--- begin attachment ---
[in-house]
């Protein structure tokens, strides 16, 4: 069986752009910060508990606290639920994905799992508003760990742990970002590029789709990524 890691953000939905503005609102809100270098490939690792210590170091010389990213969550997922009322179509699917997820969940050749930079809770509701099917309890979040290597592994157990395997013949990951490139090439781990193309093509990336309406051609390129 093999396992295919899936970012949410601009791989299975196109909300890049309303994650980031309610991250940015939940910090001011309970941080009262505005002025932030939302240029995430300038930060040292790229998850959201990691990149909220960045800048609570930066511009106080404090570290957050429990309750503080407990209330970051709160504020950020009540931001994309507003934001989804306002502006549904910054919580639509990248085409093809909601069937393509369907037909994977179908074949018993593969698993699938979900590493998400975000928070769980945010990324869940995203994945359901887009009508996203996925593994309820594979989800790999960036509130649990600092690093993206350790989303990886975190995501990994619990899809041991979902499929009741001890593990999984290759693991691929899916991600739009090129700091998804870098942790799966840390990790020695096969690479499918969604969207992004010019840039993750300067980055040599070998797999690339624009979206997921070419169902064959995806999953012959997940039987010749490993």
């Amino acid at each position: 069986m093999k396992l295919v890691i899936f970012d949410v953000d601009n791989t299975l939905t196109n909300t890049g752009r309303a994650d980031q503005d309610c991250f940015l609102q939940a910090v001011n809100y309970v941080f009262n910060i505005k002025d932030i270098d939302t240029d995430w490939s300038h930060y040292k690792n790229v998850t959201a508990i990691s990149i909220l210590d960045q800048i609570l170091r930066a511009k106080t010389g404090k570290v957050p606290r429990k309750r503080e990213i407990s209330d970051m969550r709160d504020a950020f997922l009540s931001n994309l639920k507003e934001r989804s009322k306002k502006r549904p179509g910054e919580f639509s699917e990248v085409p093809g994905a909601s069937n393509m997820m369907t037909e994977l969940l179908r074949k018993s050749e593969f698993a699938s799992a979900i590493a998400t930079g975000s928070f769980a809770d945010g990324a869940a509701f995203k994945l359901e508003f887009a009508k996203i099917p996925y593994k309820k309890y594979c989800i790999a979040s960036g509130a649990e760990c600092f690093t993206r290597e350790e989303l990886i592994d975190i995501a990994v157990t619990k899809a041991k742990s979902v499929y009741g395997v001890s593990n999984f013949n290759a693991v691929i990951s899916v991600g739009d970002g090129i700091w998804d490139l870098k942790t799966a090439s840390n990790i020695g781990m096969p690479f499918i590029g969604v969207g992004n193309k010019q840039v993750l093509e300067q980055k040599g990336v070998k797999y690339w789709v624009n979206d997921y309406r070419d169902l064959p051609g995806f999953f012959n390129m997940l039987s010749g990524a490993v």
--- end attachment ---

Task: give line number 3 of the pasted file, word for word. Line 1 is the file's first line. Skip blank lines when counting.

């Amino acid at each position: 069986m093999k396992l295919v890691i899936f970012d949410v953000d601009n791989t299975l939905t196109n909300t890049g752009r309303a994650d980031q503005d309610c991250f940015l609102q939940a910090v001011n809100y309970v941080f009262n910060i505005k002025d932030i270098d939302t240029d995430w490939s300038h930060y040292k690792n790229v998850t959201a508990i990691s990149i909220l210590d960045q800048i609570l170091r930066a511009k106080t010389g404090k570290v957050p606290r429990k309750r503080e990213i407990s209330d970051m969550r709160d504020a950020f997922l009540s931001n994309l639920k507003e934001r989804s009322k306002k502006r549904p179509g910054e919580f639509s699917e990248v085409p093809g994905a909601s069937n393509m997820m369907t037909e994977l969940l179908r074949k018993s050749e593969f698993a699938s799992a979900i590493a998400t930079g975000s928070f769980a809770d945010g990324a869940a509701f995203k994945l359901e508003f887009a009508k996203i099917p996925y593994k309820k309890y594979c989800i790999a979040s960036g509130a649990e760990c600092f690093t993206r290597e350790e989303l990886i592994d975190i995501a990994v157990t619990k899809a041991k742990s979902v499929y009741g395997v001890s593990n999984f013949n290759a693991v691929i990951s899916v991600g739009d970002g090129i700091w998804d490139l870098k942790t799966a090439s840390n990790i020695g781990m096969p690479f499918i590029g969604v969207g992004n193309k010019q840039v993750l093509e300067q980055k040599g990336v070998k797999y690339w789709v624009n979206d997921y309406r070419d169902l064959p051609g995806f999953f012959n390129m997940l039987s010749g990524a490993v």